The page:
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Publication numberUS5242922 A
Publication typeGrant
Application numberUS 07/903,306
Publication dateSep 7, 1993
Filing dateJun 24, 1992
Priority dateJun 24, 1992
Fee statusLapsed
Publication number07903306, 903306, US 5242922 A, US 5242922A, US-A-5242922, US5242922 A, US5242922A
InventorsPradeep P. Shirodkar
Original AssigneeMobil Oil Corporation
Export CitationBiBTeX, EndNote, RefMan
External Links: USPTO, USPTO Assignment, Espacenet
Containers with lower swell
US 5242922 A
Novel blends of high density polyethylene compounded with a minor amount of an at least partially isotactic, partially crystalline butene-1 polymer comprising at least about 80 wt % of polymerized butene-1. The blends can be fabricated into containers with lower swell compared to those of the unblended HDPE.
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What is claimed is:
1. A blend for blow molding applications requiring an annular die swell in weight (grams)/inch of 0.7 to 0.8 comprising 99.5 to 90 weight percent of a high density polyethylene homopolymer or copolymer, wherein the high density polyethylene homopolymer or copolymer exhibits a density of greater than 0.938; and from 0.5 to 10 weight percent of isotactic poly(1-butene) comprising at least 80 weight percent of polymerized butene-1.
2. The blend of claim 1, wherein the amount of isotactic poly(1-butene) ranges from 1.0 to 5 weight percent.
3. The blend of claim 2 wherein the density of the PE is greater than 0.94.
4. The blend of claim 1 wherein the polyethylene homopolymer or copolymer has an melt index of 0.05 to 1.0.
5. A blow molding process for forming household and industrial containers comprising
melt blending a polyethylene homopolyer or copolymer of a density greater than 0.94 when compounded with a minor amount of an at least partially isotactic, partially crystalline butene-1 polymer comprising at least about 80 wt % of polymerized butene-1, so that the blend has an annular die swell in gram/inch ranging from 0.7 to 0.8; extruding a melt of said blend through an annnlar die of a blowing molding apparatus to form a parison and shaping the parison in a mold.

High density polyethylene (HDPE) resins characterized by undesirable high swell are modified for blow molding processes. The present invention can improve the swell behavior of these resins. Accordingly, the invention relates to novel blends comprising HDPE for blow molding operations. Furthermore, the invention relates to improving blow molding operation processes.


Expansion of United States and worldwide HDPE capacity is continuing unabated. Its major application is found in blow molding.

Blow molding is the most common process for making hollow parts, e.g., bottles. It is often done on a large scale with a single production line making only one product.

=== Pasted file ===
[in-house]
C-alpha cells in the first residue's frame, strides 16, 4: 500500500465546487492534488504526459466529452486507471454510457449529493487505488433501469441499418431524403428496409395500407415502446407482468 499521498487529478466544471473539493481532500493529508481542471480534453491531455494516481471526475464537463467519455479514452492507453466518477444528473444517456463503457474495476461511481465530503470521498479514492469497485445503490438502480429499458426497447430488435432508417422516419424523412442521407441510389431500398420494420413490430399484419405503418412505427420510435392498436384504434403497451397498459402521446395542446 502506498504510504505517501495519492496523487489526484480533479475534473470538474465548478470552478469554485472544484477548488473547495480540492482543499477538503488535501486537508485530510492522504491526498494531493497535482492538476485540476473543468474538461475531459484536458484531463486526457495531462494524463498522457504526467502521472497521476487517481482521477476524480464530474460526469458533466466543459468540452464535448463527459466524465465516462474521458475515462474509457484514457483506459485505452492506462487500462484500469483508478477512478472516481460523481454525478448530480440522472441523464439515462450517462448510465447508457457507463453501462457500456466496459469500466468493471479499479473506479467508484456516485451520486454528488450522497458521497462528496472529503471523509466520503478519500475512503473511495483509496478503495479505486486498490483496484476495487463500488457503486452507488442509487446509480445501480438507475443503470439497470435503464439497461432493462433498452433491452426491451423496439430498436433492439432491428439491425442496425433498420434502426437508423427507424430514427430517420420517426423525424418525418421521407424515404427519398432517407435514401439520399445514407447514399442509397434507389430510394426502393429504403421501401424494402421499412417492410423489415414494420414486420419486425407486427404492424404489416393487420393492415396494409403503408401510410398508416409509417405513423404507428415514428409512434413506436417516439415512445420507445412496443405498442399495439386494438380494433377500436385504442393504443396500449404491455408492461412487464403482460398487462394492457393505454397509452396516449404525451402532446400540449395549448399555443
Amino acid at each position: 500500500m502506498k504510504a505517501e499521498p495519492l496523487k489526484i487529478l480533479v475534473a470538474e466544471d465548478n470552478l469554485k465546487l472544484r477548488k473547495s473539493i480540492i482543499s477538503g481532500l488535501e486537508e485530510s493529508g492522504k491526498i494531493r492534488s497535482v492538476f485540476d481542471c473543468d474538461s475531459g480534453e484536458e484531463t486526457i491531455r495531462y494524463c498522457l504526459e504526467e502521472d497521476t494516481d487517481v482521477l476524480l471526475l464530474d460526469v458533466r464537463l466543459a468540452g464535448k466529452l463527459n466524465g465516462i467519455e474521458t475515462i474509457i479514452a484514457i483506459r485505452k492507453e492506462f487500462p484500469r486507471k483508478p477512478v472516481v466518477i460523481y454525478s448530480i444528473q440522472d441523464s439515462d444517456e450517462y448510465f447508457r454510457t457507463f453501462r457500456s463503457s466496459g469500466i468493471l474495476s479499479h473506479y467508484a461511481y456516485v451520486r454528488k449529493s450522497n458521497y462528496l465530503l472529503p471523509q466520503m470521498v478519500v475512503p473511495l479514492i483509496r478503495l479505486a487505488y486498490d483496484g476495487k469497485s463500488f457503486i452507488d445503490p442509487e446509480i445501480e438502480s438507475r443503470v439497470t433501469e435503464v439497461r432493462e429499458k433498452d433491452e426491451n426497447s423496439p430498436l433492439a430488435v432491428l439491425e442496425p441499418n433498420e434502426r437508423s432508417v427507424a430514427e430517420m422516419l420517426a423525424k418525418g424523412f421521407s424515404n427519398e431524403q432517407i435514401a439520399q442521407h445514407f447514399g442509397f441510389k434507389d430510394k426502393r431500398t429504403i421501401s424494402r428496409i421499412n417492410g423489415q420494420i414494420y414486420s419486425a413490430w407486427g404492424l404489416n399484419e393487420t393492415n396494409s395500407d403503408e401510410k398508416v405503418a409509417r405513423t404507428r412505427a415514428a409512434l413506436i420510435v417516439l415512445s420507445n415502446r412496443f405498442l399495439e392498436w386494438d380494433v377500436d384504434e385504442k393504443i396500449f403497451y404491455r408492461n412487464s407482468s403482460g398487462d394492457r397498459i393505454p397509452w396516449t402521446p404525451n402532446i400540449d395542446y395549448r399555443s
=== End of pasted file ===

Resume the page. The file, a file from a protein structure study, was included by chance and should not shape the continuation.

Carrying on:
In blow molding processes, a molten tube of resin is extruded into a parison, an end of which is sealed die so that air can enter from one area (or end); The parison is inflated to assume the shape of the mold; and then the shaped object is cooled and ejected. Air under pressure is fed through the die into the tube which expands to fill the mold, and the part is cooled as it is held under internal air pressure. As the parison is extruded, the melt is free to swell and sag. Optimum conditions in blow molding processes require that the resin be characterized by very consistent swell and sag melt properties. A viscous melt is needed to prevent sag. Swell reduction has been achieved by controlled degradation of HDPE resins. However, controlled degradation produces thermally unstable resins which have low ESCR properties. If a very large container is to be made, the machine may be equipped with a cylinder and a piston as an accumulator for the melt. The accumulator is filled with melt from the extruder and then is emptied at a much faster rate to form a large parison; thus, sag of the molten tube is minimized Cf. KIRK OTHMER, "Plastics Processing" Vol. 18, pp. 198-199 (Third Edition.)

Resins used in plastic bottles, e.g. for HIC (household and industrial container) applications, also must exhibit environmental stress cracking resistance.

Environmental stress cracking resistance (ESCR) is measured by a standard Bell Bent Strip ESCR test method ASTM D1693. Stressed cracking resistance (F50) is the time taken for 50% of the specimens to fail (h). Herein below, testing was undertaken on 70 mils ASTM plaques with slit in 100% Igepal at 50 C.


HDPE produced with chromium catalysts often exhibit high swell. Catalyst modification may provide one way of reducing swell (Cf. U.S. Pat. No. 5,096,868). In accordance with the invention, blends are provided which improve (lower) the swell characteristics of those HDPE produced with chromium catalysts.